What Your Product Pricing Says About Your Brand
11 July 2014 by Debbie Hopkins
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When you’re creating a new ecommerce store or launching a product line, pricing is all important. Make your products too cheap and you’re forsaking precious profits, but them it too high and people will shop somewhere else.
The pricing that you choose also says a lot about how you position your brand online. Let’s take a look at how using different price points will reflect your brand psychologically:
Number 9, number 9, number 9
The use of the number 9 in pricing is one of retail’s oldest tricks.
In 2009, a study by the Universities of Colorado and Washington established exactly why. The researchers found that shoppers paid a disproportionate amount of attention to the leftmost digits in price points. 44% of participants selected a $3.99 pen over a $2.00 pen, while just 18% chose a $4.00 pen over one at $1.99.
And another experiment by MIT and the University of Chicago showed that when a dress was sold at $34, $39 and $44 on different days, the $39 dress sold best – even though it was $5 more expensive than the cheapest option.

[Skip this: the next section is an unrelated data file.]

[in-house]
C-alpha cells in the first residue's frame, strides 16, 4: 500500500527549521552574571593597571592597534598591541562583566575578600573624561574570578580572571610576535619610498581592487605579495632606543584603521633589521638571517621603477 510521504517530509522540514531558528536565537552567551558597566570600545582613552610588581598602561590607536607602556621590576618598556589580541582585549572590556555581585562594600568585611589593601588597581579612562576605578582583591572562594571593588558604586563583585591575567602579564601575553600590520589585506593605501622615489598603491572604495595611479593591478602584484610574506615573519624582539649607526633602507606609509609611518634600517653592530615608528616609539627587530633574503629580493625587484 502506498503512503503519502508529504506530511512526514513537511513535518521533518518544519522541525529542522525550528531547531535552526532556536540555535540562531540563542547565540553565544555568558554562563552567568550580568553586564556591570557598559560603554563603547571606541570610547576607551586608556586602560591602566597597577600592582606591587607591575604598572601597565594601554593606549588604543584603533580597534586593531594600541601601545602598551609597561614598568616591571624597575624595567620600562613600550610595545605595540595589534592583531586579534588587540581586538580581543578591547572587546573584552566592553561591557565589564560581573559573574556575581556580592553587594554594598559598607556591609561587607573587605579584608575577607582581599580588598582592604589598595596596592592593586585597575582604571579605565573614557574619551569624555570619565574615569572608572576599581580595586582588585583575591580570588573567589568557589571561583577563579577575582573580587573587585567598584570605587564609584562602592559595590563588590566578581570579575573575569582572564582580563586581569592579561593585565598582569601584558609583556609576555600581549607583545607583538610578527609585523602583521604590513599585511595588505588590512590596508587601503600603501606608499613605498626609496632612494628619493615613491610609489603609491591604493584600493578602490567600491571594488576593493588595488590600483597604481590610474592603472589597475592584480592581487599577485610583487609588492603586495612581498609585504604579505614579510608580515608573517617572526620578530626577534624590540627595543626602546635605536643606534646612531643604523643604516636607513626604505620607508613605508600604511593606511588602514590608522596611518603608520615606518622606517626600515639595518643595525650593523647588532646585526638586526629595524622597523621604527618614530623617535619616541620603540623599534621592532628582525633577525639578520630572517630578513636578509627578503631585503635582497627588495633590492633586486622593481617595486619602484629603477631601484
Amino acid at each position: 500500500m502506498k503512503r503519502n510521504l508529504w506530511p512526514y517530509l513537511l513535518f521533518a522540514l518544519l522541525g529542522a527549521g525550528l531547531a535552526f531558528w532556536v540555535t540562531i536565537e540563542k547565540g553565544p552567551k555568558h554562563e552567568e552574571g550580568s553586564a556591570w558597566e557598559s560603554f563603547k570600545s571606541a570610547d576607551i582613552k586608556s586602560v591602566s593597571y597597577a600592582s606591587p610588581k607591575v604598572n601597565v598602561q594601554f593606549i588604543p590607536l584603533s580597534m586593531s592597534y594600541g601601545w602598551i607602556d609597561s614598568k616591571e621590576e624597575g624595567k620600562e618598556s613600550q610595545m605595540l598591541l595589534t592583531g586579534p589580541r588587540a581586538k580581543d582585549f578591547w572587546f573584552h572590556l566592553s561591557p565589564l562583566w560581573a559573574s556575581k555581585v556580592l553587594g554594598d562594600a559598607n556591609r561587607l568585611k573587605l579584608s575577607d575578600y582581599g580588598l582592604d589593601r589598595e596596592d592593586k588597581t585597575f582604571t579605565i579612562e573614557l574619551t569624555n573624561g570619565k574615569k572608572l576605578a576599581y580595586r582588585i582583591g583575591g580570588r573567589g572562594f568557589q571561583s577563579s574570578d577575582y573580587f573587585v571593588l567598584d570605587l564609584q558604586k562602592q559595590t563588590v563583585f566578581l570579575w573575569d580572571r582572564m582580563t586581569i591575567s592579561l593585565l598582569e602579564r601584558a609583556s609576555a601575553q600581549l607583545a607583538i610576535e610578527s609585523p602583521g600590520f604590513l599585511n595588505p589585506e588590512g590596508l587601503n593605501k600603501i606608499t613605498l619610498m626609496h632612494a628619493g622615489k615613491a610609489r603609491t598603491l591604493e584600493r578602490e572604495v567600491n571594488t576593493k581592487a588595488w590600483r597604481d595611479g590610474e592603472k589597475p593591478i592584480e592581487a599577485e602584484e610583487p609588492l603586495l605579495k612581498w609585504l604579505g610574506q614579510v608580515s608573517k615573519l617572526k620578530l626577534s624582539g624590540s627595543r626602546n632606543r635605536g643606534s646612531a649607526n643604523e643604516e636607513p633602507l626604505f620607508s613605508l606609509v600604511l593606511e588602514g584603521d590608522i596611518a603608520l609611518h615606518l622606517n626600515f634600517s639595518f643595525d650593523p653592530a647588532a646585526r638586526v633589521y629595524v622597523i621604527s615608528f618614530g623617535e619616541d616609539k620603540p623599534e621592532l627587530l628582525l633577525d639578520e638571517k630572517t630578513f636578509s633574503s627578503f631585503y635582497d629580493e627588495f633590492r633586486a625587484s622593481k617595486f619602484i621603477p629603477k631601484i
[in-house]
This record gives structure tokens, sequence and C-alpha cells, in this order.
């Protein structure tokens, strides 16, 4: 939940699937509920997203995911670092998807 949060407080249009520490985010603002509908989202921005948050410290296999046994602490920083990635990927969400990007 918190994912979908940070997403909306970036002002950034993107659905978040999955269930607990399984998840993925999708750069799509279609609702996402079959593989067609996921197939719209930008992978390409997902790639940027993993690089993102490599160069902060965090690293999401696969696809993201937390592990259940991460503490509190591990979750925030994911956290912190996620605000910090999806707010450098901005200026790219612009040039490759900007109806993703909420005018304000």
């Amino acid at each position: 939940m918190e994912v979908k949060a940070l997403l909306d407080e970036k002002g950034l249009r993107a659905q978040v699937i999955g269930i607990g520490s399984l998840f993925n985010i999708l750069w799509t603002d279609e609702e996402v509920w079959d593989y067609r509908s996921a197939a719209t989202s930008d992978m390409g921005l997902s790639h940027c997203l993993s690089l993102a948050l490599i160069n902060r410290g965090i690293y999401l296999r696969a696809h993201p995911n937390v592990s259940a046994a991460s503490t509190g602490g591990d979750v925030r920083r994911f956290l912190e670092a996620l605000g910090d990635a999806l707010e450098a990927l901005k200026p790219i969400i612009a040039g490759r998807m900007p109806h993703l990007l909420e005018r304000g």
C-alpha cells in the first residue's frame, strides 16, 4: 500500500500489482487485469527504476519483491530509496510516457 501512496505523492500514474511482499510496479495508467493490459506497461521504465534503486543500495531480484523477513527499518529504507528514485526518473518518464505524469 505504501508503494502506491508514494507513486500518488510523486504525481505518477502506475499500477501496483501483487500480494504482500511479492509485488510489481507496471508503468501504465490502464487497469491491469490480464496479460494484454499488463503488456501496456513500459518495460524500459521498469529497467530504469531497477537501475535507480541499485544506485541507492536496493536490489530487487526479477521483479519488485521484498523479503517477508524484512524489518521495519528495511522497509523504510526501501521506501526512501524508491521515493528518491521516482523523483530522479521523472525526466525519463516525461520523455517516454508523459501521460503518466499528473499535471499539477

Put simply, dropping a penny to make a left digit smaller makes products appear better value to consumers than they are.
In ecommerce, the use of number 9 can also have a more practical effect. Budget-savvy shoppers are very comfortable with segmenting products into different price point categories.
Dropping a penny or cent could make a premium product attainable to a price-conscious consumer.
The quality of 0
While numbers ending in 9 are used by retailers to highlight a killer deal, many high-end brands opt to implement a round number ending in 0 or.00 to emphasise something other than cost.
After all, the target markets of high end handbag brands like Prada or Modalu aren’t the sort of customers to be swayed by a hot deal. These people want quality – a premium product that stands the test of time.
The message in using 0s is clear: don’t judge us on price, judge us on our quality.
It’s not just super high-end brands that are forsaking 9s either. Take a look at the likes of high street standards like Topshop and Debenhams who are choosing to convey quality in their brand by pricing their clothes with round, confident numbers.
Standing out with a 4 or 7
Tweaking your product prices down to seemingly irregular pricing can make a product seem excellent value – as if you’ve scrutinised all your costs and boiled the price down to the most affordable fee.
This is particularly good in competitive markets. For instance, If you’re selling popular items on large third-party platforms like eBay or Amazon, an irregular price point can make you stand out from the crowd. After all, although we’ve found that .99 pricing is undoubtedly successful, it has become something of a cliché.
Launching an ecommerce store?
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